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In a court held at Hinderclay in November 1301, Nicholas was amerced the extraordinarily large sum of 4 [pounds sterling] because `he impleaded Robert the son of Adam, neif of the lord [villein], by a certain writ of trespass (per quoddam brevem de transgressione) and others of the lord's villeins and also that he had harvested and carried crops of seven rods of wheat against the express wish (defensum) of the lord'.
Jean Scammell notes that, by the end of the thirteenth century, villeins who paid a fine to the priest to avoid a punishment beating for some moral offence might also be amerced in the manor court for alienating their lord's goods.
The probability seems to be that Hinderclay villagers typically attended the chapter of the archdeacon's official; that said, there is no clear indication of the ecclesiastical court attended by Hinderclay villagers and where reference is made it tends to be ambiguous, as when Nicholas Wodeward was amerced for dragging one Walter le King `through the chapter of the official (in capitul' offic') unjustly'.
In the manor court held in June 1290 the chief pledges reported that both Robert and Alice had been `indicted in the presence of the ordinary', a reference to their appearance at an ecclesiastical court, possibly the rural chapter held by the archdeacon's official, and Nicholas was amerced for paying the ordinary 10s.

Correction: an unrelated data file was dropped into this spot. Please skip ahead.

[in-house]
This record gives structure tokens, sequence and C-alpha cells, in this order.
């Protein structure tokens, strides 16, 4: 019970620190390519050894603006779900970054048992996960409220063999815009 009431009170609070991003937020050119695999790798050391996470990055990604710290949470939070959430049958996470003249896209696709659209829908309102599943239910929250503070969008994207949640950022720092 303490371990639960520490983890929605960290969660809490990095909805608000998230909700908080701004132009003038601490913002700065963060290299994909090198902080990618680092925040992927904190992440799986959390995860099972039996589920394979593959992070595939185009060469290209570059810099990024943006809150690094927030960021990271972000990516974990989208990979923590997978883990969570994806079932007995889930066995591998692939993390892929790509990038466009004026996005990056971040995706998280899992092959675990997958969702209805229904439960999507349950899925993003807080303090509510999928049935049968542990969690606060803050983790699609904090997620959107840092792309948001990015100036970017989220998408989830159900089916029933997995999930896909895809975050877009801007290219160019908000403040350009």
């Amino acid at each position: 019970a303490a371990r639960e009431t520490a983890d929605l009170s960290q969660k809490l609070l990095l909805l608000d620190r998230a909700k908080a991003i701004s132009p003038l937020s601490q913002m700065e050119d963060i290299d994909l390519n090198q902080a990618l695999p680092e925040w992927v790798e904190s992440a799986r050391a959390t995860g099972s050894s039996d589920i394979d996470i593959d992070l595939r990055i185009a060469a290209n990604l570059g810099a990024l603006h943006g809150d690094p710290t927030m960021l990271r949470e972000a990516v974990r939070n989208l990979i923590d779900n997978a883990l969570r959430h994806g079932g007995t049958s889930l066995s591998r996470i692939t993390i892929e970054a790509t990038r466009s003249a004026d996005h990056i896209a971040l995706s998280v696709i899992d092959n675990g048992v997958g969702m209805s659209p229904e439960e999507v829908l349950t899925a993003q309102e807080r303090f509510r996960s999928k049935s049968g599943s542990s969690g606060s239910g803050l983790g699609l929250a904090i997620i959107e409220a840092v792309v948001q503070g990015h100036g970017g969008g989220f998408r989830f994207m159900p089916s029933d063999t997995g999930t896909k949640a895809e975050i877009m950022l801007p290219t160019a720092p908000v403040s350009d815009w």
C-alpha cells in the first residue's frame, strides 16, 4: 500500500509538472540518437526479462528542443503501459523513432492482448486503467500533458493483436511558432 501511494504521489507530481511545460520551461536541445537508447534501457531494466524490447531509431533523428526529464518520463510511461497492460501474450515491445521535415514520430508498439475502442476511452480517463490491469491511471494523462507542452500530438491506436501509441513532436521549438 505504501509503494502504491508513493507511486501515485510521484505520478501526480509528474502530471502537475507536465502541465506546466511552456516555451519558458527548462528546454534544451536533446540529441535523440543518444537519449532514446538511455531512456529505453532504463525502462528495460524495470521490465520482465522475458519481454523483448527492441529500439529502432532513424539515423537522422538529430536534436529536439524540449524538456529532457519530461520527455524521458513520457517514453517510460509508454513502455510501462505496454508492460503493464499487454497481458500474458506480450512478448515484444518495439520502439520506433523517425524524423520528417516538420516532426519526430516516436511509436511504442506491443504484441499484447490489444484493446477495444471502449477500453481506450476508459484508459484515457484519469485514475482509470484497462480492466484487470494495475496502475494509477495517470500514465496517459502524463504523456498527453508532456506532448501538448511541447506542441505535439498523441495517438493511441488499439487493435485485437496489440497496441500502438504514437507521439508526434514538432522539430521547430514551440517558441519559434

117) The facts of the previous plea were presented: namely that Nicholas had granted by licence of court five acres and five rods for a term of fifteen years; that Nicholas had pleaded that Robert had used Nicholas's own goods and chattels to lease this land, Robert having secretly received the goods and chattels from Nicholas's wife, Alice; and, finally, that it had been considered per iudicium that Nicholas should recover the lands and pasture and Robert had been amerced.
Robert initiated a process of attaint in response to an earlier successful plea of trespass made by Nicholas Wodeward in 1298, but the jury of twenty-four men confirmed the judgement of the previous twelve and Robert was amerced 13s.
37) In 1482 Oliver van Cach and John John were heavily amerced for coming to market with fish at Hythe and fixing the price at will without the bailiffs' licence.
66) In 1406 five men were severely amerced for forestalling fish in bulk and then refusing to allow a share to any townsman who would not invest 1s.
71) In 1408 John Bakere was amerced in Colchester for buying up wheat in the surrounding countryside at a price that was 1d.
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